One of the most important points about breeding sheep is how they are fed the first 30 days of gestation. Our early failures with the Dorsets included an awful experience with tiny weak lambs ~ Lots of them!
Many may argue that the only vital feeding period is the Last Trimester of the pregnancy. The rising plane of nutrition in the last 4-6 weeks is certainly vital to the health of the ewe and growth of the lambs to be sure. However, if the ewe is not properly fed during her EARLY tenure with the breeding ram, no amount of correction, in the end, will be helpful to increase the size and strength of the newborn lambs if she was poorly fed while being bred. Pouring feed to ewes carrying small lambs will only move more weight to the ewes own body and little to the lambs she is carrying. We watched that scenario in our own flock many years ago and fought overweight brood ewes for years!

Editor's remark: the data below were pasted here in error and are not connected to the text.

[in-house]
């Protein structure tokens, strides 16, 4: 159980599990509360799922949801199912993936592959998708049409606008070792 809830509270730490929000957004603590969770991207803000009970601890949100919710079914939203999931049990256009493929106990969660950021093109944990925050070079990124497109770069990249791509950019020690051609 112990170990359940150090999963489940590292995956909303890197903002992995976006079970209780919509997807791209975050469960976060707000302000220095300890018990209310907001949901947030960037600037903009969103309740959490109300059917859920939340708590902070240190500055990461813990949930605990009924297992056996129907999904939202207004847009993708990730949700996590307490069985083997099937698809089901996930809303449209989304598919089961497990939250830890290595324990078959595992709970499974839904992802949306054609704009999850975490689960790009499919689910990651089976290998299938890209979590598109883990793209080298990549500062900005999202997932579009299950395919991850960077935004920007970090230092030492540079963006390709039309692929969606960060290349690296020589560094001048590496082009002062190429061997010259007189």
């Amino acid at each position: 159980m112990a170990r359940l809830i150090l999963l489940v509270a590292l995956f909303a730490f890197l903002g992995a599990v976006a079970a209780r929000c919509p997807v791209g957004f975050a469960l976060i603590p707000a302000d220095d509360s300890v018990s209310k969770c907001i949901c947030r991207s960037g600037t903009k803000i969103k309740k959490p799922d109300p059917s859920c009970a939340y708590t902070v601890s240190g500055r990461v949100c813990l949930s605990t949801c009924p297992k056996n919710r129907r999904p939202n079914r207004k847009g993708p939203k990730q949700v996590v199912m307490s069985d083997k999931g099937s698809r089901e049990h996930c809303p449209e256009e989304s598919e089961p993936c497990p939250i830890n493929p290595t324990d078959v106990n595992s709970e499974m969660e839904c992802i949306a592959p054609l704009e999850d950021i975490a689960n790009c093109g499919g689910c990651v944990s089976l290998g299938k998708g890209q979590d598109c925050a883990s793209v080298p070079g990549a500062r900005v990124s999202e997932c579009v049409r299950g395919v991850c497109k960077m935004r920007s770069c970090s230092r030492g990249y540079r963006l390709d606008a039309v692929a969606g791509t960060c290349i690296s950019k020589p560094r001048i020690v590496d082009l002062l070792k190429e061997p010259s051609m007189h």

It has been our experience that if the ewe was maintained on a low-quality feeding program 30 days after being bred, the cotyledons or attachments to the uterine wall will be much smaller in size and not adequate enough to support good sized, strapping healthy lambs. Ultra sounding your prospective bred females can give you a window into the general health of the lambs they are carrying. Cotyledons are the donut-shaped objects visible during an ultrasound. Depending upon how far along the pregnancy is, the larger the cotyledon size, the more vigorous and healthy your lambs will tend to be. Early GOOD NUTRITION during mating is vital to a successful breeding program.